|06-03-2004, 07:53 PM||#1|
Join Date: May 2004
Info. on Colt Trooper MK.III
Where is the best place to get information on the Trooper MK.III. I have over 200 gun magazines and I don't have anything on the Trooper MK.III. I've done some searches on Google and not found much. Thanks in advance.
|06-03-2004, 09:55 PM||#2|
Join Date: Jun 2001
Here's info I posted on another forum about the history of the Trooper Mark III.
In 1969 Colt realized that the guns with the original action could no longer be made at a price that could compete in the market.
The older guns required extensive hand fitting even on the "budget" guns like the Official Police.
In 1969 Colt discontinued all the older mid-size frame guns except the Python.
The replacement was the Colt "J" frame series which were the Trooper Mark III, Lawman, Metropolitan Police, Official Police Mark III, and a very few Officer's Model Match Mark III's.
The "J" frame set several "firsts" in the gun business: It was the first gun to use stainless steel springs, "sintered" steel powdered steel parts, and the modern transfer bar action.
The Colt transfer bar action was so advanced that virtually every revolver designed since uses an almost exact copy of Colt's design.
One area also copied by everybody else was Colt's "no fit" parts design. Older Colt's could have many parts re-fitted and adjusted when they wore.
The new "J" frame used parts that required little or no hand fitting, and this allowed the gun to be made much faster and cheaper.
The parts in the action are mostly molded from "sintered" steel, where powdered steel is injected into a mold and heated. When the part comes out of the mold, other than hardening and bluing, it's virtually finished.
These parts are all case hardened, with a thin "crust" of almost glass hardness. These parts wear very well, but cannot be adjusted or re-fitted.
The "J" frame was the first gun made to have worn parts simply replaced, not re-fitted.
Because of the very thin case hardening, the parts cannot be cut or polished much beyond the way they come from the factory.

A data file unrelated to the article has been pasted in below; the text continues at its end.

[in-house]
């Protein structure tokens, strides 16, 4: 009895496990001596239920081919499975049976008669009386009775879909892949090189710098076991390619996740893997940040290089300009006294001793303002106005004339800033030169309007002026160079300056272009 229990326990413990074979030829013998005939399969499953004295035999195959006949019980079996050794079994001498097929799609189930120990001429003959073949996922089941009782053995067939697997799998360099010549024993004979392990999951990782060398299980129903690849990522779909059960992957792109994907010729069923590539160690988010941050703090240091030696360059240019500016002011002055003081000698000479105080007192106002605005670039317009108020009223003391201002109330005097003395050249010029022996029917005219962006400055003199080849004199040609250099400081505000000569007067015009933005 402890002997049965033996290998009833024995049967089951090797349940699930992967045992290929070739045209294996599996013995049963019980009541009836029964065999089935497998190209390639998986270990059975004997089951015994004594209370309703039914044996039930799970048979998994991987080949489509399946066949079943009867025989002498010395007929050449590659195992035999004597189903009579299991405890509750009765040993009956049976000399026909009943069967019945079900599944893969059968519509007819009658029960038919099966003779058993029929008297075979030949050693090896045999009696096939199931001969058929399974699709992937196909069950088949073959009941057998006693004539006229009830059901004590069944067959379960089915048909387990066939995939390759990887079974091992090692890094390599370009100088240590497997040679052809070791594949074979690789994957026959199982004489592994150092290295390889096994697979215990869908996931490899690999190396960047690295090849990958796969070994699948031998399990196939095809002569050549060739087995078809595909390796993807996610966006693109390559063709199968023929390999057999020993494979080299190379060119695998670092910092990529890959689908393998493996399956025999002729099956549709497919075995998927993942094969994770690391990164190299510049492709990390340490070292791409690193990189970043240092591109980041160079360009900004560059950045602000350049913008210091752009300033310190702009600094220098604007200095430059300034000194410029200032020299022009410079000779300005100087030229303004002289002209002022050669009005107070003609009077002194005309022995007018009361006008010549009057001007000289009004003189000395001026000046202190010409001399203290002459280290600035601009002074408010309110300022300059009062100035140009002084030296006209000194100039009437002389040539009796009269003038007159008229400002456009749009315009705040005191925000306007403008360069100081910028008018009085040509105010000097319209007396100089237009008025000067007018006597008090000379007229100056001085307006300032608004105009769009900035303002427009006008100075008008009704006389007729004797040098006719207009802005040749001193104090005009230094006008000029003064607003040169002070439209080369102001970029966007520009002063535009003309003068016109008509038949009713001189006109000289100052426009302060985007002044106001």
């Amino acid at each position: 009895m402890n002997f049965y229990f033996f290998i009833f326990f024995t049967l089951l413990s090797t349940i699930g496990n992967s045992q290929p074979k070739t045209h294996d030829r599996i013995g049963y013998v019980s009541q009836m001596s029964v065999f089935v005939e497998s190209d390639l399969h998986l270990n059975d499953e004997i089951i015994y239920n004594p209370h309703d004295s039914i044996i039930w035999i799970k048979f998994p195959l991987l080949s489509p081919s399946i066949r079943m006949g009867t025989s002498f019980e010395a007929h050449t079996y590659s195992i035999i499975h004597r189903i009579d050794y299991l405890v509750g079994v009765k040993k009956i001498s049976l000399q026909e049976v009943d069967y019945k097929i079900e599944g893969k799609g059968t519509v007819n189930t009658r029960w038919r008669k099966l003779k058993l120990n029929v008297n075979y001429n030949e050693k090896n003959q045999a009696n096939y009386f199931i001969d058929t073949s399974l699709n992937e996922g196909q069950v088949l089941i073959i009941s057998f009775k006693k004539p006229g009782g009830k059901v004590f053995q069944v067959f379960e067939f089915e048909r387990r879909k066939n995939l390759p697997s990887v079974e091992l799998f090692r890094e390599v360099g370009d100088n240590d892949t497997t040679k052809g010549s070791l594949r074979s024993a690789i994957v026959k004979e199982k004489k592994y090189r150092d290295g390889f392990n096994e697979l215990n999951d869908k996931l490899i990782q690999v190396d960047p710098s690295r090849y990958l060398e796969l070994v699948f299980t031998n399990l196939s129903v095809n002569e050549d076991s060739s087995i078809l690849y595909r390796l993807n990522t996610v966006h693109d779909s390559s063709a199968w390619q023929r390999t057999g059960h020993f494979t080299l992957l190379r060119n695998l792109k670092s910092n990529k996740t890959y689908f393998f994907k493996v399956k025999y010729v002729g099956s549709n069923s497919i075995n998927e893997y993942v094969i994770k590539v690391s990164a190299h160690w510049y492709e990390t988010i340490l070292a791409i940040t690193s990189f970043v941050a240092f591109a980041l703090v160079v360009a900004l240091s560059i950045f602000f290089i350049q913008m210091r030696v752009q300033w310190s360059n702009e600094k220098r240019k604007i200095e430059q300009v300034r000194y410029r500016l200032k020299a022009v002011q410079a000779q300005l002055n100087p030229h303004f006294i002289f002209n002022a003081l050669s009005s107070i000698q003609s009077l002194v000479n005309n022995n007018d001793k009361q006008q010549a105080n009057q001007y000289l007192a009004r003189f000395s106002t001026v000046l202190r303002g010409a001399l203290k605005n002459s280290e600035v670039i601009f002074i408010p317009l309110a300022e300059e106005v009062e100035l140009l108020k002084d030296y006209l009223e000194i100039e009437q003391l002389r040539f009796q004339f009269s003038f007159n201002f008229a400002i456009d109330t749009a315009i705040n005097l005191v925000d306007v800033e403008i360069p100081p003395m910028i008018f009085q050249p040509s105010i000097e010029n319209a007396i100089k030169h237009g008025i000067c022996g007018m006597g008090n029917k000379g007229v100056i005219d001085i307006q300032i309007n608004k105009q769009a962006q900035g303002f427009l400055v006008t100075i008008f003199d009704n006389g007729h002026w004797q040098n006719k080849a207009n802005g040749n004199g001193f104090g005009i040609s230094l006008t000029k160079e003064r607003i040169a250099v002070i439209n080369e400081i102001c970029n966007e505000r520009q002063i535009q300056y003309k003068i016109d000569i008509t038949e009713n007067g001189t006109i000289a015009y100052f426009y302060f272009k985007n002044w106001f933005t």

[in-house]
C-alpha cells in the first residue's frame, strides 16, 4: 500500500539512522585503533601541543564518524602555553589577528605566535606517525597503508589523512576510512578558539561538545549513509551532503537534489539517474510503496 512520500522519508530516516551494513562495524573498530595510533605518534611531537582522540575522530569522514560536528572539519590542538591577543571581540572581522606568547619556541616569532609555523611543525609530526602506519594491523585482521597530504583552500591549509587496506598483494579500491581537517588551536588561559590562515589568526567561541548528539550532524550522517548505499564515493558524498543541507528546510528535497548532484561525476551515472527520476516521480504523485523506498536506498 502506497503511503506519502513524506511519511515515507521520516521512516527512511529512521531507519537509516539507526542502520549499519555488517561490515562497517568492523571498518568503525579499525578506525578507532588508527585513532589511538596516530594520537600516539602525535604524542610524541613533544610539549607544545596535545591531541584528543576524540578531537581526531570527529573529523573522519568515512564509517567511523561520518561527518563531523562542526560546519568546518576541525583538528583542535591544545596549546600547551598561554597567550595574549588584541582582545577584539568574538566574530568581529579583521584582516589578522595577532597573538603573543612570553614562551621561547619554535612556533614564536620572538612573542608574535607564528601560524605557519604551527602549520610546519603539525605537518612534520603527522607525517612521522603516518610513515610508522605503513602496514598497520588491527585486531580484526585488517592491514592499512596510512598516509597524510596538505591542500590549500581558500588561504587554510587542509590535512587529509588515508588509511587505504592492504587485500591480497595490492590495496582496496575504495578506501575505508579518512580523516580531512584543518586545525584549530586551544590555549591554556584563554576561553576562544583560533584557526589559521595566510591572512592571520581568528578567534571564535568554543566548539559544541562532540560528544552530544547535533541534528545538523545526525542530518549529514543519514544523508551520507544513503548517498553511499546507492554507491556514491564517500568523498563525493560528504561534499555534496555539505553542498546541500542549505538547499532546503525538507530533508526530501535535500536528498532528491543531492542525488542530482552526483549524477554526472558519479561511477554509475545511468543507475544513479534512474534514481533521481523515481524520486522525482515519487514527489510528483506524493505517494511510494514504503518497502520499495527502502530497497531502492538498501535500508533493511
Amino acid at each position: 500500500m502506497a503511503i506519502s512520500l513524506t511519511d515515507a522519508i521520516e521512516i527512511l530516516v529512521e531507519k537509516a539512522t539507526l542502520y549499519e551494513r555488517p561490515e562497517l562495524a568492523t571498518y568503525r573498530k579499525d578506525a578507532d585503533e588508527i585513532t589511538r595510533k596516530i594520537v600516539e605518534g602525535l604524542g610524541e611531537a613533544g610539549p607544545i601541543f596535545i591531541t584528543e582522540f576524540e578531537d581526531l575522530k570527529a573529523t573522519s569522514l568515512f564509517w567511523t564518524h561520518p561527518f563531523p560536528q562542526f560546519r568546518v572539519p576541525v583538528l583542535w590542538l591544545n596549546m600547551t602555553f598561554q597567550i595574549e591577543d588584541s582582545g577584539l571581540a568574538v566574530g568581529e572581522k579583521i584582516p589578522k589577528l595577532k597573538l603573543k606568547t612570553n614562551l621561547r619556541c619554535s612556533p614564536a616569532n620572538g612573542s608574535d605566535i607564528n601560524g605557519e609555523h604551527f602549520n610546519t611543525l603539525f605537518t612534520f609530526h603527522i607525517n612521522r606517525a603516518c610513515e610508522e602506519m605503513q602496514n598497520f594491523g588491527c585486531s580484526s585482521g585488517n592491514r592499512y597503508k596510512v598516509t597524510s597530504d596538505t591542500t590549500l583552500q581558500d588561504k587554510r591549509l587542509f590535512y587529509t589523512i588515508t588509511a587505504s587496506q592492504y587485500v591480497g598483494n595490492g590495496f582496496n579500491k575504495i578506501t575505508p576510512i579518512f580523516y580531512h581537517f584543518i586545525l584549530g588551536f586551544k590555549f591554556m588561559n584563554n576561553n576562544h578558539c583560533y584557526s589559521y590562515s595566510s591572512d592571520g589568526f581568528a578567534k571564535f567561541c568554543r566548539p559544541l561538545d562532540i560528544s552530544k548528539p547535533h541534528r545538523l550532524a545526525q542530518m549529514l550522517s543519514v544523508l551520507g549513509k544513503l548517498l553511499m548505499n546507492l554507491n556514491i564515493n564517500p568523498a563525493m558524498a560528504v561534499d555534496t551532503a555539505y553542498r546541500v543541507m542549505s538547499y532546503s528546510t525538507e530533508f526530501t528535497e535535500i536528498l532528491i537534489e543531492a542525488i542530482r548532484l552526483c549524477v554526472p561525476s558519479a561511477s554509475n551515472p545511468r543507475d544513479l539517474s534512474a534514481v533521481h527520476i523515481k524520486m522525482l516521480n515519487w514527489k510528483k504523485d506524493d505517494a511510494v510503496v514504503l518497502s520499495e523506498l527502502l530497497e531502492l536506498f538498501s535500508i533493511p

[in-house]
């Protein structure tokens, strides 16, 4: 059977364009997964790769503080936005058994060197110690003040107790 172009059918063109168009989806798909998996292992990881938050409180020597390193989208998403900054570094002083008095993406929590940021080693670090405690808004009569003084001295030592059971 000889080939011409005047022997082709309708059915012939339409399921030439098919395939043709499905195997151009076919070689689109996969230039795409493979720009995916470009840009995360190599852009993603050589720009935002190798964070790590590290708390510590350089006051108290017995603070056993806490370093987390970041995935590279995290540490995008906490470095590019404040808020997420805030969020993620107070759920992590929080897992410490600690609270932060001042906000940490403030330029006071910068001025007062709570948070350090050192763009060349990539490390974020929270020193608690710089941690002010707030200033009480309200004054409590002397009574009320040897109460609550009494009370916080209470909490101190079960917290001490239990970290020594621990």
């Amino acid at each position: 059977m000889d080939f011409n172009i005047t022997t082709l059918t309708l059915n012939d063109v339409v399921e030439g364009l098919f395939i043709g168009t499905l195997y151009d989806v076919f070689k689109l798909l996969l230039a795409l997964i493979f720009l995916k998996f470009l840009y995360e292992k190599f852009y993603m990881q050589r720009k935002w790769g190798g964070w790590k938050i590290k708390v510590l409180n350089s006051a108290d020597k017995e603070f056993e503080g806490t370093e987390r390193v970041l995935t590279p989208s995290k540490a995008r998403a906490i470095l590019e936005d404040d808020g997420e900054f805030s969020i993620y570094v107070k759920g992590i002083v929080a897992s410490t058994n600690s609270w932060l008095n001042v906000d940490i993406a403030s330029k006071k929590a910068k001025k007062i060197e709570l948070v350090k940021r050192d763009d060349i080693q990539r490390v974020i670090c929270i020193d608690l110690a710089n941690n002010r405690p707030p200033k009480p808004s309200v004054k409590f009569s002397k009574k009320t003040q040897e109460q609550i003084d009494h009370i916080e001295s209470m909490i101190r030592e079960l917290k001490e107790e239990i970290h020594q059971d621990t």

Any attempt to alter a "J" frame part will break through the coating, and the part is ruined.
The Trooper Mark III is amazingly well built and finished, especially by today's standards, and considering that it was Colt's "Budget" priced revolver.
The Trooper Mark III was available in 4", 6", and later, 8" barrels.
Finishes were bright blue, bright nickel, and satin electroless nickel, also know as "ColtGuard".
Calibers were .38/.357 Magnum, 22 Long Rifle, and .22 Magnum.
Later, the gun was modified with a different mainspring, a "short action" hammer and trigger, the butt was rounded off, and Python-like vents added to the barrel. This was known as the Trooper Mark V.
Later still, the gun was produced in stainless steel with a different profile barrel as the King Cobra.
Master gunsmith Jerry Kuhnhausen is of the opinion that the "J" frame/King Cobra guns may well be the strongest mid-frame revolvers ever built, due to Colt's high-grade forged and heat treated frame and cylinder.
The Trooper Mark III's are very high quality, well fitted and finished revolvers.
I have had several in various configurations, but my favorite has always been the .22LR versions.
The only "weakness" of the Trooper Mark III is a few "possibly" too hard firing pins may have been used. If the gun is dry fired too much a hard pin may break.
If this occurs, the gun MUST be returned to the factory for replacement. Any attempt to do a non-factory replacement will mar the finish, and potentially could ruin the frame.
Firing pin replacement requires a special press device and support jigs to remove and replace the firing pin retainer pin and bushing.
If you want to dry fire the gun, use snap caps.